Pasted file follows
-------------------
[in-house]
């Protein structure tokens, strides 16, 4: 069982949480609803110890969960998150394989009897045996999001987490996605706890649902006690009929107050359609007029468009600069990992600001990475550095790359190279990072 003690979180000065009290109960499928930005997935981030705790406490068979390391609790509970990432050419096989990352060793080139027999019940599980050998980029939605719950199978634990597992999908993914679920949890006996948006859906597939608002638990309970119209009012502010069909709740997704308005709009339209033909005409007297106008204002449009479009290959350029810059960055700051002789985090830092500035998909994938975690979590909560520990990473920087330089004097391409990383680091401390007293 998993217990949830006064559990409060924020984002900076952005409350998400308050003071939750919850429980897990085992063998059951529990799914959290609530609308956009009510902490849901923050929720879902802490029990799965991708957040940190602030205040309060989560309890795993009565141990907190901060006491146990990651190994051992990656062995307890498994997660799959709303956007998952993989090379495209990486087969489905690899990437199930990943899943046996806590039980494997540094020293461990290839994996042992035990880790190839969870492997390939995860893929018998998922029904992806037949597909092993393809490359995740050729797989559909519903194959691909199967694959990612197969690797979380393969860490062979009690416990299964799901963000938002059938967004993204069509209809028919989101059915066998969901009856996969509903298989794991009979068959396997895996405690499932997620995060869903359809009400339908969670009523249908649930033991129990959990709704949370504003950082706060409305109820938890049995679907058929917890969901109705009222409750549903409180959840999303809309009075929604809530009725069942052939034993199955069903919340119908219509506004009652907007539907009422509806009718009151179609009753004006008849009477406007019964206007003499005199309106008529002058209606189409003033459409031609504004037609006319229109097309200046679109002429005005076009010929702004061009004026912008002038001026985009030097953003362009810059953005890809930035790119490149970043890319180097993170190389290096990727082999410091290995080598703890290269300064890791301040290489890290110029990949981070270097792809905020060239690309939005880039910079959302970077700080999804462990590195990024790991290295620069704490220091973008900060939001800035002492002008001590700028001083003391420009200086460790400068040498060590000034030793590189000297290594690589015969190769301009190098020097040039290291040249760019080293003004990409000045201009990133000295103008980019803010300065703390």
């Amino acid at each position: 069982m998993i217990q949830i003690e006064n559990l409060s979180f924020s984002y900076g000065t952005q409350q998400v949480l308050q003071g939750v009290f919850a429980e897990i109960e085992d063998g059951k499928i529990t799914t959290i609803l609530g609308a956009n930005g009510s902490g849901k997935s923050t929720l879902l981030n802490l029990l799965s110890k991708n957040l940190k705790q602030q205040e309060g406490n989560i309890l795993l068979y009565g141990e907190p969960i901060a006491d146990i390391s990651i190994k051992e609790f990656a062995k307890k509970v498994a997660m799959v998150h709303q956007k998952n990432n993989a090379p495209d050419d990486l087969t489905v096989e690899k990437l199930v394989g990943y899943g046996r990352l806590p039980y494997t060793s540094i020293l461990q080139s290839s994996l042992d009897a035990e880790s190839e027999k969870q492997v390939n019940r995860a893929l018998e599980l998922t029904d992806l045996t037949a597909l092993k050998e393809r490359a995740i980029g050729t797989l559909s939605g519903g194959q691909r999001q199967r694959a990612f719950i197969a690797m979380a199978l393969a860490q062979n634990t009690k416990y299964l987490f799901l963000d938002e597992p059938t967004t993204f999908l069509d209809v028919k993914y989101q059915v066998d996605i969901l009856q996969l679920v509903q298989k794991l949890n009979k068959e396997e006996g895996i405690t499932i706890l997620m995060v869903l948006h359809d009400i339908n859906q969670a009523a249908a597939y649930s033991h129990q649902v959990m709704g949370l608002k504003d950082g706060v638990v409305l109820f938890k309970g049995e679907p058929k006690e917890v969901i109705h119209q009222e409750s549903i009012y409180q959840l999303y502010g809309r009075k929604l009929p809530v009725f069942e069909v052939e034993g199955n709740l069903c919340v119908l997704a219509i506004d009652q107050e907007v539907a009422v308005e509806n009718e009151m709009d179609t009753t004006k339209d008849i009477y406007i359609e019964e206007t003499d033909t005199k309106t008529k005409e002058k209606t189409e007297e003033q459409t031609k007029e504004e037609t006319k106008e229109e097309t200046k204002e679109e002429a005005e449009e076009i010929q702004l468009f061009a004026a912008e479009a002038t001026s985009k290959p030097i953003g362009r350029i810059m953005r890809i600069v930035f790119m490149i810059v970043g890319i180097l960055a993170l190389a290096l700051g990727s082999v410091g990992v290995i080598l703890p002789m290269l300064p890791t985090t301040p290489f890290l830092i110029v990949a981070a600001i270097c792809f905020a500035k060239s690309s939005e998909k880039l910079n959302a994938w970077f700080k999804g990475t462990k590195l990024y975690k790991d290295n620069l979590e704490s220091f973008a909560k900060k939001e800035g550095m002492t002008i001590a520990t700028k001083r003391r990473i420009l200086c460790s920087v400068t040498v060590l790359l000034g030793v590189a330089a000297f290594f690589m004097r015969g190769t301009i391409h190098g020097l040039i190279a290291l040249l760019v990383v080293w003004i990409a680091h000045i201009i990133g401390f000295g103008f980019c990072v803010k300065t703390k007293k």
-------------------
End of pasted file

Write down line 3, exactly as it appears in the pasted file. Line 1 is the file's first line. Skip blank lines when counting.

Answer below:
């Amino acid at each position: 069982m998993i217990q949830i003690e006064n559990l409060s979180f924020s984002y900076g000065t952005q409350q998400v949480l308050q003071g939750v009290f919850a429980e897990i109960e085992d063998g059951k499928i529990t799914t959290i609803l609530g609308a956009n930005g009510s902490g849901k997935s923050t929720l879902l981030n802490l029990l799965s110890k991708n957040l940190k705790q602030q205040e309060g406490n989560i309890l795993l068979y009565g141990e907190p969960i901060a006491d146990i390391s990651i190994k051992e609790f990656a062995k307890k509970v498994a997660m799959v998150h709303q956007k998952n990432n993989a090379p495209d050419d990486l087969t489905v096989e690899k990437l199930v394989g990943y899943g046996r990352l806590p039980y494997t060793s540094i020293l461990q080139s290839s994996l042992d009897a035990e880790s190839e027999k969870q492997v390939n019940r995860a893929l018998e599980l998922t029904d992806l045996t037949a597909l092993k050998e393809r490359a995740i980029g050729t797989l559909s939605g519903g194959q691909r999001q199967r694959a990612f719950i197969a690797m979380a199978l393969a860490q062979n634990t009690k416990y299964l987490f799901l963000d938002e597992p059938t967004t993204f999908l069509d209809v028919k993914y989101q059915v066998d996605i969901l009856q996969l679920v509903q298989k794991l949890n009979k068959e396997e006996g895996i405690t499932i706890l997620m995060v869903l948006h359809d009400i339908n859906q969670a009523a249908a597939y649930s033991h129990q649902v959990m709704g949370l608002k504003d950082g706060v638990v409305l109820f938890k309970g049995e679907p058929k006690e917890v969901i109705h119209q009222e409750s549903i009012y409180q959840l999303y502010g809309r009075k929604l009929p809530v009725f069942e069909v052939e034993g199955n709740l069903c919340v119908l997704a219509i506004d009652q107050e907007v539907a009422v308005e509806n009718e009151m709009d179609t009753t004006k339209d008849i009477y406007i359609e019964e206007t003499d033909t005199k309106t008529k005409e002058k209606t189409e007297e003033q459409t031609k007029e504004e037609t006319k106008e229109e097309t200046k204002e679109e002429a005005e449009e076009i010929q702004l468009f061009a004026a912008e479009a002038t001026s985009k290959p030097i953003g362009r350029i810059m953005r890809i600069v930035f790119m490149i810059v970043g890319i180097l960055a993170l190389a290096l700051g990727s082999v410091g990992v290995i080598l703890p002789m290269l300064p890791t985090t301040p290489f890290l830092i110029v990949a981070a600001i270097c792809f905020a500035k060239s690309s939005e998909k880039l910079n959302a994938w970077f700080k999804g990475t462990k590195l990024y975690k790991d290295n620069l979590e704490s220091f973008a909560k900060k939001e800035g550095m002492t002008i001590a520990t700028k001083r003391r990473i420009l200086c460790s920087v400068t040498v060590l790359l000034g030793v590189a330089a000297f290594f690589m004097r015969g190769t301009i391409h190098g020097l040039i190279a290291l040249l760019v990383v080293w003004i990409a680091h000045i201009i990133g401390f000295g103008f980019c990072v803010k300065t703390k007293k």